ETHOSUXIMIDE
(eth-oh-sux'i-mide)
Zarontin
Classifications: central nervous system agent; succinimide anticonvulsant
Pregnancy Category: C

Availability

250 mg capsules; 250 mg/5 mL syrup

Actions

Succinimide anticonvulsant. Usually ineffective in management of psychomotor or major motor seizures.

Therapeutic Effects

Reduces frequency of epileptiform attacks, apparently by depressing motor cortex and elevating CNS threshold to stimuli.

Uses

Management of absence (petit mal) seizures, myoclonic seizures, and akinetic epilepsy. May be administered with other anticonvulsants when other forms of epilepsy coexist with petit mal.

Contraindications

Hypersensitivity to succinimides; severe liver or kidney disease; use alone in mixed types of epilepsy (may increase frequency of grand mal seizures). Safety during pregnancy (category C), lactation, or in children <3 y is not established.

Route & Dosage

Absence Seizures
Adult/Child: PO 6–12 y, 250 mg b.i.d., may increase q4–7d prn (max: 1.5 g/d)
Child: PO 3–6 y, 250 mg/d, may increase q4–7d prn (max: 1.5 g/d)

Administration

Oral

Adverse Effects (1%)

CNS: Drowsiness, hiccups, ataxia, dizziness, headache, euphoria, restlessness, irritability, anxiety, hyperactivity, aggressiveness, inability to concentrate, lethargy, confusion, sleep disturbances, night terrors, hypochondriacal behavior, muscle weakness, fatigue. Special Senses: Myopia. GI: Nausea, vomiting, anorexia, epigastric distress, abdominal pain, weight loss, diarrhea, constipation, gingival hyperplasia. Urogenital: Vaginal bleeding. Hematologic: Eosinophilia, leukopenia, thrombocytopenia, agranulocytosis, pancytopenia, aplastic anemia, positive direct Coombs' test. Skin: Hirsutism, pruritic erythematous skin eruptions, urticaria, alopecia, erythema multiforme, exfoliative dermatitis.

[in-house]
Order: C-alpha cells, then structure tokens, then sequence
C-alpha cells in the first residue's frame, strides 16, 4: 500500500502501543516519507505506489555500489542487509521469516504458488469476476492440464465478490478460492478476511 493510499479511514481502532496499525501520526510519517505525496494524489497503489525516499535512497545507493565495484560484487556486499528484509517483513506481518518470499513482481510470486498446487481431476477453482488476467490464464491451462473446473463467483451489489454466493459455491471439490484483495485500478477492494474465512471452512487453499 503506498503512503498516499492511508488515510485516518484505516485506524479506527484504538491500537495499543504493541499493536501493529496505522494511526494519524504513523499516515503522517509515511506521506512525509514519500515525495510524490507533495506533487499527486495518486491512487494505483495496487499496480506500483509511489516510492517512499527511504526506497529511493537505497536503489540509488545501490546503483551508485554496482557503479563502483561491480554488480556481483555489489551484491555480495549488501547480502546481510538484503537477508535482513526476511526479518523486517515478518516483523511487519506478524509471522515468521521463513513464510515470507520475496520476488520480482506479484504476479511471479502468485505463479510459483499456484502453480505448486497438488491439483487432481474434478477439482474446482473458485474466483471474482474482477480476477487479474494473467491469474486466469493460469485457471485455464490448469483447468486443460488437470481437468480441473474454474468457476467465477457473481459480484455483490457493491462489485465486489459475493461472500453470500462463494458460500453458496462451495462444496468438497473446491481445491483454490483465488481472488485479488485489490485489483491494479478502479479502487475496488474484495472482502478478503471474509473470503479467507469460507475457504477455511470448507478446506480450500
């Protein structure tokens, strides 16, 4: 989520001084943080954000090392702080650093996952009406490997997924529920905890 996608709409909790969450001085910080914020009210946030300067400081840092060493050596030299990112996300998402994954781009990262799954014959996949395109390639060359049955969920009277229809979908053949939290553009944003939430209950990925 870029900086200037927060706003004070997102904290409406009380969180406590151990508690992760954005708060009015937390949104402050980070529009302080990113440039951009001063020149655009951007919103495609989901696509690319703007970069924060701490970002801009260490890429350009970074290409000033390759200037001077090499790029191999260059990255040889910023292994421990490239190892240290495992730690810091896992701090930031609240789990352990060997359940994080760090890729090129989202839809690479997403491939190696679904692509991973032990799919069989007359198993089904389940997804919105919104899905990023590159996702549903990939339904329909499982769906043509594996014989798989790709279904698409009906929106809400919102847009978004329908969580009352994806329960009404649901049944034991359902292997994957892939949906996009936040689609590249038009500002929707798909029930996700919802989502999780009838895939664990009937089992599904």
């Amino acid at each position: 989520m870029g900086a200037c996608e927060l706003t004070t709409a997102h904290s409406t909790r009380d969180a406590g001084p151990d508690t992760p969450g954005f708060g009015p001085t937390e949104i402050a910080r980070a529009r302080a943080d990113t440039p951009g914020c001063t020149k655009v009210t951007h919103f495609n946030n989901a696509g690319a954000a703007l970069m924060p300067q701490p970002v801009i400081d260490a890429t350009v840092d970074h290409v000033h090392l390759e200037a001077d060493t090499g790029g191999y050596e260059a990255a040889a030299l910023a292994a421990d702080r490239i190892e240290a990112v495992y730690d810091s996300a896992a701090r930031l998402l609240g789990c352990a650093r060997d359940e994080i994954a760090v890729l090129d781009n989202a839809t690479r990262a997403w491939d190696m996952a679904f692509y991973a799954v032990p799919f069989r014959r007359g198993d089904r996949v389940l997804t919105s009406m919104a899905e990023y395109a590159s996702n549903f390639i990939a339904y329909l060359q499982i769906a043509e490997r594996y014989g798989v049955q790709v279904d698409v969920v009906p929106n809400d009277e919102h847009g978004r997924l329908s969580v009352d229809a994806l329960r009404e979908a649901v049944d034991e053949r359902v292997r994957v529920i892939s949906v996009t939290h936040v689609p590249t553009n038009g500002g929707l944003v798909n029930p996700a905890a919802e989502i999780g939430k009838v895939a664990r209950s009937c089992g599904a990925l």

Interactions

Drug: Carbamazepine decreases ethosuximide levels; isoniazid significantly increases ethosuximide levels; levels of both phenobarbital and ethosuximide may be altered with increased seizure frequency. Herbal: Ginkgo may decrease anticonvulsant effectiveness.

Pharmacokinetics

Absorption: Readily absorbed from GI tract. Peak: 4 h; steady state: 4–7 d. Metabolism: Metabolized in liver. Elimination: Excreted slowly in urine; small amounts excreted in bile and feces. Half-Life: 30 h in children, 60 h in adults.

Nursing Implications

Assessment & Drug Effects

Patient & Family Education


Common adverse effects in italic, life-threatening effects underlined; generic names in bold; classifications in SMALL CAPS; Canadian drug name; Prototype drug